Before you’re allowed to curb-stomp strangers on the streets of Tokyo, you have to deal with the interpersonal conflicts at Kiryu’s orphanage. It’s a weird left turn for the series that might have been a funny troll on the players, ala Raiden in Metal Gear Solid 2, if it wasn’t so sappy and humorless. It feels like the writers want the player to authentically care about the day-to-day struggles of grade schoolers in a series mainly known for shirtless rooftop battles and bloody betrayals. (This kind of overly saccharine writing has an echo in Yakuza 5’s repetitious soliloquys about the power of dreams, but at least there it feels thematically on point.) Rather than sidelining the orphanage stories to optional side quests, the player is forced to deal with them for large chunks of the story. As they have very little direct relationship to the Yakuza storylines, they come across more like filler than fun.
Okinawa is a likeable, tropical locale, an interesting shift for the series, but aside from one extremely memorable side quest in which a gold digger keeps cucking over her obsessive simp, there aren’t that many laughs or reasons to dig for buried treasure. The Yakuza series usually has some hilarious or surprising mini-games tucked away in random corners, rewarding the player for straying from the story and exploring its cities. Yakuza 3 has the flimsiest minigames of any Yakuza game I’ve played, with its chief offender being a painfully tedious hostess club minigame that pales in comparison to the RTS version in the Kiwamis. Maybe the worst part of the hostess club is that you can’t quit out of it early. If you accidentally enter the venue you’re trapped for three rounds of slow walking and boredom. The hitman missions sound cool but just amount to beefed up street fights, and given that the combat here feels a lot sloppier than the other games, they aren’t worth the trouble.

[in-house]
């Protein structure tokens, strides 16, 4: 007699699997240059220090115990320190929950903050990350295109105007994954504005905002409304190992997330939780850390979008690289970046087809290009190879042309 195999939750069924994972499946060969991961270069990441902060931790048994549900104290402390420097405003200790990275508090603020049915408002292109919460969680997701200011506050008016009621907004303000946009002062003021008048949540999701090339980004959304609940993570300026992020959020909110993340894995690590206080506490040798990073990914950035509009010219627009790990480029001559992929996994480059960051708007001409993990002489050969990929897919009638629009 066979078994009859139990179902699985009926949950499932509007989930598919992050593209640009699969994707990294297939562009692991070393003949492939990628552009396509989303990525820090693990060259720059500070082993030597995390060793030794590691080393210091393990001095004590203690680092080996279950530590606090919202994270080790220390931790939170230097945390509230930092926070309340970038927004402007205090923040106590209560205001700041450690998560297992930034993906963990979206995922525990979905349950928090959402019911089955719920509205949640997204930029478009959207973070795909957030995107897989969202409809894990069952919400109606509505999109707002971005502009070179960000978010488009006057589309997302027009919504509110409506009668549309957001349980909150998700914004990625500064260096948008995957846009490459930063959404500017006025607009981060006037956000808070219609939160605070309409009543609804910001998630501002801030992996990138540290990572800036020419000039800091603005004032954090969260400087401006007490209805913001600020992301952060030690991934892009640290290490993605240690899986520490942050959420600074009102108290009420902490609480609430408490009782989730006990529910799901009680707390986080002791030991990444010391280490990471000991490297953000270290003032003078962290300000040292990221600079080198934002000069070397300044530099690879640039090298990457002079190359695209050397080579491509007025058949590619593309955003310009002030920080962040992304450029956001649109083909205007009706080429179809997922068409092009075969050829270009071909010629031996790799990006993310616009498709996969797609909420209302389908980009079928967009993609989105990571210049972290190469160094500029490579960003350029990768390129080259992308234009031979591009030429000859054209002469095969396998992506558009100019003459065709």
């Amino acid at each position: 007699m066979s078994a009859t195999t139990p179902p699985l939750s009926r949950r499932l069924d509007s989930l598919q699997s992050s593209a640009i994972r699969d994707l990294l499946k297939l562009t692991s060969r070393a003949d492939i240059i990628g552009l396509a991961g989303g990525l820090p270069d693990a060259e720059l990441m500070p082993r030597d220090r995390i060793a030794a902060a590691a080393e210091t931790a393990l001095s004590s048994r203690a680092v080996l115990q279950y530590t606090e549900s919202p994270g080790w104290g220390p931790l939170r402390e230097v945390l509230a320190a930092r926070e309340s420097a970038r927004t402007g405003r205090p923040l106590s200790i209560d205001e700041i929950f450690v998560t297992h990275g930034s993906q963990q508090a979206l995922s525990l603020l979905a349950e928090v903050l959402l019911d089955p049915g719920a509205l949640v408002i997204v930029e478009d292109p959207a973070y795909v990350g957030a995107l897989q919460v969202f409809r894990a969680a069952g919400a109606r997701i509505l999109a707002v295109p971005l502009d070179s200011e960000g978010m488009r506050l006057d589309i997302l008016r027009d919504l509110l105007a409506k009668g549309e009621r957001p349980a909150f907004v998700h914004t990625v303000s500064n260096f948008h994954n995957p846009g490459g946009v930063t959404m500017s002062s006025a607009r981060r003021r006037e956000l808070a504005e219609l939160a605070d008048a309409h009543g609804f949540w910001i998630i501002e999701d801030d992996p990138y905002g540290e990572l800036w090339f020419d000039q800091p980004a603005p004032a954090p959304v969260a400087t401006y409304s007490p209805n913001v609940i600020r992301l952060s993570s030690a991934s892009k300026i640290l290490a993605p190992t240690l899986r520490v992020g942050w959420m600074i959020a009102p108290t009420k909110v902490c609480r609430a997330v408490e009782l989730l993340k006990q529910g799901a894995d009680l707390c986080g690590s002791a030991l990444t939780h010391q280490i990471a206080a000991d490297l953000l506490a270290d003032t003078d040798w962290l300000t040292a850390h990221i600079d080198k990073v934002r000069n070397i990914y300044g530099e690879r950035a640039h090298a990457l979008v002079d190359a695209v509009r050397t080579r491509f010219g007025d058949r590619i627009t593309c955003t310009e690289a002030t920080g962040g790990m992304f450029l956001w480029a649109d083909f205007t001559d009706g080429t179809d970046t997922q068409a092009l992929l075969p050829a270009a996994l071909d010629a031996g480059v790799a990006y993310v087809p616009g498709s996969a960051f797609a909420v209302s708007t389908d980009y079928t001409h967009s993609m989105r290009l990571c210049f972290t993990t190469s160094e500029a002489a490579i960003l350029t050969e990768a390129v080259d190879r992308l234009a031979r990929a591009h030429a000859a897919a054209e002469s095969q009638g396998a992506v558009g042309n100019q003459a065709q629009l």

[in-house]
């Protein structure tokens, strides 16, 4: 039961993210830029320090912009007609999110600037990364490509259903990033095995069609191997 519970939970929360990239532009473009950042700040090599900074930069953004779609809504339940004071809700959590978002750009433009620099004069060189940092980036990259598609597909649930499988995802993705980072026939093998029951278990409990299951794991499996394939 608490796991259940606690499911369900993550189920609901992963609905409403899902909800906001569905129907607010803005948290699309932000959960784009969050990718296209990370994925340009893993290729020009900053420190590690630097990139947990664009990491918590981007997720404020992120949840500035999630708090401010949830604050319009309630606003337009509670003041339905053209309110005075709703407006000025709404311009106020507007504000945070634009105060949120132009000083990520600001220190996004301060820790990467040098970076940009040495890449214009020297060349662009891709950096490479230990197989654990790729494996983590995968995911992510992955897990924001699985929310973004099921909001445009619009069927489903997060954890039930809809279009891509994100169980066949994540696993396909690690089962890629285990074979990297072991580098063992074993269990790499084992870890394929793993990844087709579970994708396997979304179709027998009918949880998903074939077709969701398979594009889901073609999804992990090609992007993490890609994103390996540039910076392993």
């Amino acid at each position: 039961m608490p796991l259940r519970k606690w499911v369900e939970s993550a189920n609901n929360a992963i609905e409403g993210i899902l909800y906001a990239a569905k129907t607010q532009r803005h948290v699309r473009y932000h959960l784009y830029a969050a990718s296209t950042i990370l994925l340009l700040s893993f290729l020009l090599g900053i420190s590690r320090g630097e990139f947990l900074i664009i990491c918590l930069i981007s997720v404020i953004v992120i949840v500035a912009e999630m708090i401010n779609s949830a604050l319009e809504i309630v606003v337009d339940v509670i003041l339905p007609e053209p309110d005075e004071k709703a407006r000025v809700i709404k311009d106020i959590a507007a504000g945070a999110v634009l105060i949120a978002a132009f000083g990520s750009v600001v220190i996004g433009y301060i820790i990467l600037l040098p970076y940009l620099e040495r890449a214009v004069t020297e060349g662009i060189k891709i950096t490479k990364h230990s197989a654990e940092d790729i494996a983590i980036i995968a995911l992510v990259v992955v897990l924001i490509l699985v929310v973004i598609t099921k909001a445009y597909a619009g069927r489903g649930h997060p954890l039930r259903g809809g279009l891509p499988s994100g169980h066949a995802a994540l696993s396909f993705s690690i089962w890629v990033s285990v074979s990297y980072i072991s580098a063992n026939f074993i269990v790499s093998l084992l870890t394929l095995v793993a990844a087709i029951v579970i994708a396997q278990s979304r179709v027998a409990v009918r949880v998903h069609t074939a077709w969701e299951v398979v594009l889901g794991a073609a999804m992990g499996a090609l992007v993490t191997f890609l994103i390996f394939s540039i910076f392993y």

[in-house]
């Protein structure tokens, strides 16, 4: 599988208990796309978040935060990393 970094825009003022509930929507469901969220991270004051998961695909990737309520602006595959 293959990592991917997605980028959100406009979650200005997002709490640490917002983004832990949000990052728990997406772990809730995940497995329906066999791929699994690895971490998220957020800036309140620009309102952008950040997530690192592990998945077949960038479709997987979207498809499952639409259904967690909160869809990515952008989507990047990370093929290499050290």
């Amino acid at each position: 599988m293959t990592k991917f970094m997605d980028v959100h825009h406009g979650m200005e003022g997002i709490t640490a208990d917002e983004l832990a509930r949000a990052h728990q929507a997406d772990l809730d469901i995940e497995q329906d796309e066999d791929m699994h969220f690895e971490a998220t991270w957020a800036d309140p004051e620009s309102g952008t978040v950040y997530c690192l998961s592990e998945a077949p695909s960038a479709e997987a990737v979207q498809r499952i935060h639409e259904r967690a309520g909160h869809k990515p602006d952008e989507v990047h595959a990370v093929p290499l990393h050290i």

There are a few interesting moments in Yakuza 3. Kiryu tangling with a relentless CIA guy is fun, and a chase through a sex hotel is entertaining. But when you have a whole game series packed with bizarre, quirky action, it’s hard not to write this entry off as a dull misstep and easily the most skippable Yakuza. I kept hoping for clear explanation as to why Kazama Kiryu, the superhuman Dragon of Dojima, decided to give up his life of crime and become a boring orphanage manager, but besides the obvious conclusion that deep down Kiryu is a swell guy, there’s nothing particularly interesting there. This is the only game in the series that I’d say this about (so far) but, it’s not really worth your time.